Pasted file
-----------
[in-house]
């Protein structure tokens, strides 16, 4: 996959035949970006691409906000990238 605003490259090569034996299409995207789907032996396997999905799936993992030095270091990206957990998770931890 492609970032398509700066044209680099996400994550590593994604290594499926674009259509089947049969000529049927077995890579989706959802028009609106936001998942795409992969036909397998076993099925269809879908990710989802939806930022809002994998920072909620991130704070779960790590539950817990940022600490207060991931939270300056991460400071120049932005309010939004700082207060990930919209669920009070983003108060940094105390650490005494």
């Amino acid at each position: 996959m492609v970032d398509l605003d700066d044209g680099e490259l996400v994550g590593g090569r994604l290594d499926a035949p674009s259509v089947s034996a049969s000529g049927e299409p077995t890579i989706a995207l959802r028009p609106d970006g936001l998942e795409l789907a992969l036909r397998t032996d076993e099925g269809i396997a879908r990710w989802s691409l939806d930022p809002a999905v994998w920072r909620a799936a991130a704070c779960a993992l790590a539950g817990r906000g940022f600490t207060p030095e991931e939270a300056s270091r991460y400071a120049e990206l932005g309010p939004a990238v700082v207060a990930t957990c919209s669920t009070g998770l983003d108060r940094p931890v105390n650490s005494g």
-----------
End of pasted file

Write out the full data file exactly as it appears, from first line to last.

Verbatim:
[in-house]
């Protein structure tokens, strides 16, 4: 996959035949970006691409906000990238 605003490259090569034996299409995207789907032996396997999905799936993992030095270091990206957990998770931890 492609970032398509700066044209680099996400994550590593994604290594499926674009259509089947049969000529049927077995890579989706959802028009609106936001998942795409992969036909397998076993099925269809879908990710989802939806930022809002994998920072909620991130704070779960790590539950817990940022600490207060991931939270300056991460400071120049932005309010939004700082207060990930919209669920009070983003108060940094105390650490005494």
């Amino acid at each position: 996959m492609v970032d398509l605003d700066d044209g680099e490259l996400v994550g590593g090569r994604l290594d499926a035949p674009s259509v089947s034996a049969s000529g049927e299409p077995t890579i989706a995207l959802r028009p609106d970006g936001l998942e795409l789907a992969l036909r397998t032996d076993e099925g269809i396997a879908r990710w989802s691409l939806d930022p809002a999905v994998w920072r909620a799936a991130a704070c779960a993992l790590a539950g817990r906000g940022f600490t207060p030095e991931e939270a300056s270091r991460y400071a120049e990206l932005g309010p939004a990238v700082v207060a990930t957990c919209s669920t009070g998770l983003d108060r940094p931890v105390n650490s005494g």